There are people who are obviously writers, who have published books and live entirely off their craft, dedicating their lives to writing page after page of glorious text. Then there are people who are obviously not writers, who have nothing more to do with the written word than finger-pecking Facebook status updates and texting their friends. Many of us fall somewhere in the middle–we write when we can, when we are able to find time to and force ourselves to do it, but we also try to balance housekeeping, jobs, children, and everything else. Do you still count as a writer, even if you have never had anything published and don’t work at it all the time?
It’s hard to categorize people in the middle, and how you categorize yourself can have a huge impact on the way you write and the way you treat your own writing, even to the point of whether you determine to finish that novel of yours at all. It’s a question worth addressing and worth pursuing until you come to a conclusion. There are two factors I have identified as belonging to “real” writers, though they are vague, and it is still a highly subjective matter: experience and attitude. Let’s look into those in more detail.
I had a professor in college who was very fond of calling all of her students “beginning” or “apprentice” writers. I didn’t like that at all. By the time I was taking her classes, I had already had a short story published in a literary journal. I had one novel accepted by a publisher, and another one under (very serious) consideration. I was already starting to earn money from my royalties on Amazon for other novels. Why did this professor insist that I was only a “beginning” writer and not a “real” one?
I didn’t have the education. She had a master’s degree in writing and several published books, and had been teaching writing classes at the college since before I was born. Sheer time and education was what marked the difference between us. This still bothers me. There are many talented teen writers and writers who have no background or degree in literature or writing, but who are definitely writers.
However, there is still something to be said for experience. Whether it’s an English degree, a published book or work, or recognition in any kind of writing community, you should probably have some kind of intensive experience with writing if you are going to be considered a legitimate writer and not just a writing wannabe.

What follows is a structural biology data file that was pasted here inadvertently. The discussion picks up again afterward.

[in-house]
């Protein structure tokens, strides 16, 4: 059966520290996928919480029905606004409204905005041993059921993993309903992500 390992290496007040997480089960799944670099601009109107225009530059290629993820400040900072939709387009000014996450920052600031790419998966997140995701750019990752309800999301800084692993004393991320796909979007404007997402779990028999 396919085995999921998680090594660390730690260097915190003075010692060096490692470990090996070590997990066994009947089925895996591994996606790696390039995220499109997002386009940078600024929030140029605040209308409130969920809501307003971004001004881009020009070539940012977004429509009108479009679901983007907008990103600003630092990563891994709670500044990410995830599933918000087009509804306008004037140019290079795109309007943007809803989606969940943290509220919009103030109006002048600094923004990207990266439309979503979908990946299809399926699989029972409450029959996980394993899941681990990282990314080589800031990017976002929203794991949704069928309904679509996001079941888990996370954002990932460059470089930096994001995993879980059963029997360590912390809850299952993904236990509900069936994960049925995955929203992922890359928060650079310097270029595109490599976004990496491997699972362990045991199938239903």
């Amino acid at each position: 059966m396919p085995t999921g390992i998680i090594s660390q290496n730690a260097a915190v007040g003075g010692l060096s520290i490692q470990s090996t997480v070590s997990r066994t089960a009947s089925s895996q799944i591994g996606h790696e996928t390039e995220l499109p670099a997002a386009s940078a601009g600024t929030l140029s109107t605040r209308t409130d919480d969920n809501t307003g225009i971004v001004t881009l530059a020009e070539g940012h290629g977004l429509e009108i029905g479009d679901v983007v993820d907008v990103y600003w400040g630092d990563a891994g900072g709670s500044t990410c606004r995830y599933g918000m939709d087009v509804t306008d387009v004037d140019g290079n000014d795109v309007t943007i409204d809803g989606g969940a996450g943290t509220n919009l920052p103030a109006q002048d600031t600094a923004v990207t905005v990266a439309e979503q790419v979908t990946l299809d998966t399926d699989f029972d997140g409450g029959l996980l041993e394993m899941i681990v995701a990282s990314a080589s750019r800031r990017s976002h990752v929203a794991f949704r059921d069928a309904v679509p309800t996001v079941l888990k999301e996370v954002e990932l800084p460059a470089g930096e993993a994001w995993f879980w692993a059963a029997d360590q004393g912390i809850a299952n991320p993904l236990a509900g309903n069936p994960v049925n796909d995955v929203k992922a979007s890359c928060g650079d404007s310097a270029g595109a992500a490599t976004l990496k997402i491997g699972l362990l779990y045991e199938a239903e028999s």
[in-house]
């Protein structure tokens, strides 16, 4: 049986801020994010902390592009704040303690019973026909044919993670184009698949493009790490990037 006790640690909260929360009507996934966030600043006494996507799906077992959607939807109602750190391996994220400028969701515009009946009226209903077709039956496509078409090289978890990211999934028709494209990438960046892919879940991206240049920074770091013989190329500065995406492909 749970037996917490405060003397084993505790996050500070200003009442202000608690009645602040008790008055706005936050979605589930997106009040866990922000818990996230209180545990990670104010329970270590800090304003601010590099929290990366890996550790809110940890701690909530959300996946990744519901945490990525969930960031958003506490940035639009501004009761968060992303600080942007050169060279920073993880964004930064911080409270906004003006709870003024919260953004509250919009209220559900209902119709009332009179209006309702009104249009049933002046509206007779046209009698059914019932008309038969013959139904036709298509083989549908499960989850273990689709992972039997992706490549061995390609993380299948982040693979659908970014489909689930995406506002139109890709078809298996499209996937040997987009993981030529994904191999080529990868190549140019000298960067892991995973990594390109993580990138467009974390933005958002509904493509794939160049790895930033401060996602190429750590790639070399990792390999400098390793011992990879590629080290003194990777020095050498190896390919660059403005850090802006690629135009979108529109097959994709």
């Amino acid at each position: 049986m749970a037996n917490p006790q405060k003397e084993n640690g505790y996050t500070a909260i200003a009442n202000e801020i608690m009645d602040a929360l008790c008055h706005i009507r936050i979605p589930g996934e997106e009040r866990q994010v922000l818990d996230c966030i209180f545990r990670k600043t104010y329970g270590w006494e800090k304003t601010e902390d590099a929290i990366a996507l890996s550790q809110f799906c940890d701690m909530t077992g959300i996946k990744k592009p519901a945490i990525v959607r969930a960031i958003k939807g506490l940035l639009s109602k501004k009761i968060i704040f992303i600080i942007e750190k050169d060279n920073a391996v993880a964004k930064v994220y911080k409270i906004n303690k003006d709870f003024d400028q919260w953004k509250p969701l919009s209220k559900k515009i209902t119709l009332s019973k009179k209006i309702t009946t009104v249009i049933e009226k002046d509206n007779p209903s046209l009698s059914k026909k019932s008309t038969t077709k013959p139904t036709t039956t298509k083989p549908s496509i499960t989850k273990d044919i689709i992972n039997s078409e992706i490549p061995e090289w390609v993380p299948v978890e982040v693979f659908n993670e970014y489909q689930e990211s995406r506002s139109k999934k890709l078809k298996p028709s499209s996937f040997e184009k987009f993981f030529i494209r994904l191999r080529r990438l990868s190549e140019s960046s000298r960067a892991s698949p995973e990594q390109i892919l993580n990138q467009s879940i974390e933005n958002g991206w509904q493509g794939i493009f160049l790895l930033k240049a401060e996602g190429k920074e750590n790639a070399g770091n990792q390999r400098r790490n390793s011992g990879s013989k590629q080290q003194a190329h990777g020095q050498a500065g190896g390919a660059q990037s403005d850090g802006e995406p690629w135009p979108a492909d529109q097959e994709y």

This is where things get tricky. A lot of people might have a little experience and the desire to be a writer… but never make it to that point. They never finish things, and they never see themselves as writers. I believe it is important to take your own writing seriously. Finishing a novel makes you a novelist, but unless you understand the significance of that you will never find the time or energy you will need to complete it.
A great way I have found to achieve this mindset is to play the writer. For me, this might mean fixing myself a cup of hot tea and sitting down at my old-fashioned typewriter for a while for no reason other than it makes me feel like a writer. And when I feel like a writer, I get more excited about my own writing until I am finally ready to take it to the next step. There are other ways to do this as well. Maybe you can manually schedule a time in your planner for you to write every day and treat it like a serious appointment. Maybe you should take your laptop or a notebook to a nearby coffee shop and write in public for a while while sipping some coffee. It might feel awkward at first, but the results will make a difference in your attitude both toward yourself and toward your writing.
Not everyone is cut out to be a writer, and if you think you are, it will take work to make that dream happen. But writing is a serious business, and don’t be afraid to do what it takes to give it all you’ve got!